A Virtual World

Be it about students attending online classes, people attending yoga sessions or employees doing WFH, everyone is moving in a virtual world in some or the other way. And, this is not a new anymore to anyone because in the first wave, people practiced these changes in their lives and now they are trying to excel in this world called ‘Virtual.’  People are living their life virtually as this pandemic has closed the doors to educational institutions, offices, businesses and almost everything except the essential services which has encouraged the remote era.  

Impact on Economy 

The Indian economy has been hit hard during the second wave of this virus in the country. Sectors like retail, hotel industry, tourism, hospitality business, trade sector, aviation, etc. has faced the crisis at a higher level; where as other sectors are also facing the heat. 

As per the latest reports, there has been 20 percent reduction in domestic travel and about 75percent reduction in international travel bookings. Hotel booking rates have also decreased from 70 percent to 20 percent. There has been a down of 30-35 percent in the restaurant business too and losing a business at some extent daily.

March 2021 saw a fall in The Nikkei/IHS Markit Services Purchasing Managers’ Index from 54.6 to 54.0. This is the lowest it has ever dropped to since the beginning of the year. Only a mild increase in selling prices was witnessed with just a handful of companies laying the cost burden on the clients. Although firms are predicting a rise in output volumes in the next few months, the pandemic has heavily reduced the business sentiment across the nation. 

The fashion, grocery, electronic retailers of India are hopeful of making close to 85 percent of the profits that they used to acquire before the monstrous corona virus hit the world. Diwali and Christmas in 2020 did help a lot of brands and sectors in making up for the losses experienced from March to September 2020. However, sales have been negatively impacted by little to no travels by non-resident Indians who used to visit the country in winters. Travel restrictions all around the world in general and India in specific added to the decrease in international demand which had hit a low since March 2020. While production activities were slowly getting on track in April, the composite PMI further downgraded due to the scarcity of services.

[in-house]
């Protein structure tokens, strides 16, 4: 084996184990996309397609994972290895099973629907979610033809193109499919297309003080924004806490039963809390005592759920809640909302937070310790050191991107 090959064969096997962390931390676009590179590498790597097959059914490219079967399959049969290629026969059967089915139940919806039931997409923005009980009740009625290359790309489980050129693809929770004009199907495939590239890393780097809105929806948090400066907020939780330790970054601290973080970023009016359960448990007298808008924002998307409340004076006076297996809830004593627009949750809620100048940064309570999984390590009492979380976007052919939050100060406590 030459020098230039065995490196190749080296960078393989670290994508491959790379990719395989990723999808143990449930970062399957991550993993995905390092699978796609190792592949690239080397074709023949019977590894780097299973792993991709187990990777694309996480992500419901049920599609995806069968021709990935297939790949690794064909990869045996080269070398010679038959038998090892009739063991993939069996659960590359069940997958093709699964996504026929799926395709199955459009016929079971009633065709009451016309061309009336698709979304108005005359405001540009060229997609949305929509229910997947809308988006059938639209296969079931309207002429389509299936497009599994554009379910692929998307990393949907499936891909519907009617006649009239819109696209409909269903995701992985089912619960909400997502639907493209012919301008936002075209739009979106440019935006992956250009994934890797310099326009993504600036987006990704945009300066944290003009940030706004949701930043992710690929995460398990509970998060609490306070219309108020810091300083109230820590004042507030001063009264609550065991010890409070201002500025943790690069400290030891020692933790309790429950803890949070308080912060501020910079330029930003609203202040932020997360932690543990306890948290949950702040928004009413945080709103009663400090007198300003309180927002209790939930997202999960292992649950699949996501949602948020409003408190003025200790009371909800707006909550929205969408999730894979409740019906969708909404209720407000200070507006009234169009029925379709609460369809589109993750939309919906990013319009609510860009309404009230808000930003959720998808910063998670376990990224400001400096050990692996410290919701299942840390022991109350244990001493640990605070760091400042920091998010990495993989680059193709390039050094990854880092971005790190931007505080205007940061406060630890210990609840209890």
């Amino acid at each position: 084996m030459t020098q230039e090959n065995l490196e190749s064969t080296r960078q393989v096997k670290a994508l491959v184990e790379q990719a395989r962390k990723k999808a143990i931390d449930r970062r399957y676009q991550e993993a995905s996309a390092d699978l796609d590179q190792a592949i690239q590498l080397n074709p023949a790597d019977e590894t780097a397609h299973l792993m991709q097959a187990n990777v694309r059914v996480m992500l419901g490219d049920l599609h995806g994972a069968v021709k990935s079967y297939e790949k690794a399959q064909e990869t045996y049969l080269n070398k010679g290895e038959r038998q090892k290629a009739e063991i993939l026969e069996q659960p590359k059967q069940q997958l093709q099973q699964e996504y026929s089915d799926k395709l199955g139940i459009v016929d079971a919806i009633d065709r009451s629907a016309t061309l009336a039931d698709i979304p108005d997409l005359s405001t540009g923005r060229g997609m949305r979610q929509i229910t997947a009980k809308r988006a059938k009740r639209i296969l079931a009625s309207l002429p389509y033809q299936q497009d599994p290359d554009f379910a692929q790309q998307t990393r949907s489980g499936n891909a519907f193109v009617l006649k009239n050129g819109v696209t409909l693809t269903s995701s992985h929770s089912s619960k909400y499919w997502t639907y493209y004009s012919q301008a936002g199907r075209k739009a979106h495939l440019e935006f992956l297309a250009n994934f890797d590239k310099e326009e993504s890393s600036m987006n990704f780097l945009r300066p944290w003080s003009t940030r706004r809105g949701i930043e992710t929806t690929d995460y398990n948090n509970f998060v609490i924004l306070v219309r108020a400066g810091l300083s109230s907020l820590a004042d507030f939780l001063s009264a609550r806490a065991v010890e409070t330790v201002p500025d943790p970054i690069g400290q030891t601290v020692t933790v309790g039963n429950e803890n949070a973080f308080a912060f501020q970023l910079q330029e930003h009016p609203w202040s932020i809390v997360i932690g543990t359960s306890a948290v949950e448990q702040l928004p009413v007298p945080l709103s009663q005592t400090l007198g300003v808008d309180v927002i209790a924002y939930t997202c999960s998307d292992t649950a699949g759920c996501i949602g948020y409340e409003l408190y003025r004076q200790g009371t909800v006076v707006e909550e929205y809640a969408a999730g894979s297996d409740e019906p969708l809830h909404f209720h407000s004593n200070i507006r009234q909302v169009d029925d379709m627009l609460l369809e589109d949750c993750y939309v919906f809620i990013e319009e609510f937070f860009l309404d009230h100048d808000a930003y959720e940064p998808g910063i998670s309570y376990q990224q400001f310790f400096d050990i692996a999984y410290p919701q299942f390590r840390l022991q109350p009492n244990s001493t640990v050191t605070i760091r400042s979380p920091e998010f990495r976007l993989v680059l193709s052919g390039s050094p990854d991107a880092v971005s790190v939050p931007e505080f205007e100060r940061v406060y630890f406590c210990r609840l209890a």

As per recent data, India’s ongoing GDP losses are likely to be approx. $5-10 billion (0.15 – 0.35 percent of GDP). With a more than 20 percent cut in benchmark indices, the Indian equity market has entered the bear market territory.

While everyone, including the Government of India, is trying hard to break the infection, the economic damage could have an unforeseen chain of events affecting the medium-term growth.

Owing to the pandemic, companies have had to bear the highest expenses in the last nine years. This was because of the dearth in inputs all across the globe as well as the transportation costs were at all-time high. All this resulted in an “upward pressure” on the outlays globally. 

As they say, every negative impact may have a positive aspect to it. As humans, we need to fight the outbreak by staying united and following basic health and hygiene guidelines directed by the Government and WHO of India. We have to believe in this fact that the business landscape will alter and together we will overcome this virus. We will be back in the market with full freedom and the economy will take a hike soon.

( This article is written by Lokendra Ranawat, CEO & Co-Founder, WoodenStreet)